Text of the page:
Disorders of spoken and written language (DSWLs) are the most prevalent group of disorders in children. A number of them, although partially remediated, persist in adulthood. We intend to investigate genetic bases of DSWLs in affected children in an isolated population in a remote area of Northern Russia (hereafter referred to as OSH) and a large extended pedigree ascertained through a subgroup of affected child probands. Because of its complexity and size, the pedigree essentially represents the majority of the isolate. Established in the 10th and 11 th centuries, OSH has a history of relative isolation. Currently, it includes -850 individuals, -200 of whom are children under age 18. Probands were previously identified by Russian collaborators on the project, using Russian diagnostic schemes for speech and language impairments in an evaluation of all children 18 and younger. Of 130 assessed children and adolescents (aged 7-18), 95 (-73%) were diagnosed clinically with a variety of DSWLs. In addition, although not clinically diagnosed, many children had deficits in speech and language-related domains (e.g., pronunciation, reading, writing, phonological processing). Of 25 young children (aged 2-6) assessed, 17 had difficulties in pronunciation and exhibited language delays and/or impairments. Of the 60 evaluated adults related to the diagnosed children, 45 demonstrated various deficiencies related to DSWLs. Genealogical and ethnographical suggest that OSH was founded by 5-7 individuals, and that approximately 80% of the people there are relatives of various degrees. The population is genetically homogeneous and inbred, but is characterized by a high degree of genetic variation across the genome, making it suitable for genetic analyses. Our Russian collaborators have been collecting DNA samples from OSH residents. Currently, 404 cell lines have been established, 487 DMAs extracted from whole blood specimens without an available cell line, and 47 DMAs extracted from buccal swabs. We here propose to (1) carefully characterize the phenotypes transmitted in the OSH pedigree;(2) carry out complex multivariate analyses to understand the transmission patterns of DSWL;and (3) conduct whole-genome sampling analyses on selected nuclear branches of the OSH pedigree that contain multiple affected individuals in at least three generations.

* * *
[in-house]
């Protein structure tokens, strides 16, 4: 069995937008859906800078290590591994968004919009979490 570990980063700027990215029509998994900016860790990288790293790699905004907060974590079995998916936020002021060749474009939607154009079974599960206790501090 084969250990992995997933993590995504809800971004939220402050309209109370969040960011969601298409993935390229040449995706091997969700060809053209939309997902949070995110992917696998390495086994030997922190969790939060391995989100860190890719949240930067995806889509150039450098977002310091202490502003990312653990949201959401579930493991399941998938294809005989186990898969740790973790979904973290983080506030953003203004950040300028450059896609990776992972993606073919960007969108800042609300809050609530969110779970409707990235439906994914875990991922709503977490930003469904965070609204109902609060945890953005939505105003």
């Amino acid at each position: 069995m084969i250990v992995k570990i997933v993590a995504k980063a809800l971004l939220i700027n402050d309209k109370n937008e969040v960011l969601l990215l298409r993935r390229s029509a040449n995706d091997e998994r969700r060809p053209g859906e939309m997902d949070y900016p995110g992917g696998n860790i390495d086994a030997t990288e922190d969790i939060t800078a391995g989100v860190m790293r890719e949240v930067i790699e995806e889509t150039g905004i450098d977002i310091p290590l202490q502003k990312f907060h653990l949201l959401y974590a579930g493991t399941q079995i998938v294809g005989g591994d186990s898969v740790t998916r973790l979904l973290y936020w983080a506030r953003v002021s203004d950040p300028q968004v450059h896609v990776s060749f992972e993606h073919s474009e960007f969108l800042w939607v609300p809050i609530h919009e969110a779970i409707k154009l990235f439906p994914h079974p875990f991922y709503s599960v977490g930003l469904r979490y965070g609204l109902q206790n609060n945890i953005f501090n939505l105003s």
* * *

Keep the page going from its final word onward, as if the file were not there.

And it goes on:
National Institute of Health (NIH)
National Institute on Deafness and Other Communication Disorders (NIDCD)
Research Project (R01)
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Language and Communication Study Section (LCOM)
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Cooper, Judith
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Yale University
Schools of Medicine
New Haven
United States
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Rakhlin, Natalia; Kornilov, Sergey A; Kornilova, Tatiana V et al. (2016) Syntactic Complexity Effects of Russian Relative Clause Sentences in Children with and without Developmental Language Disorder. Lang Acquis 23:333-360
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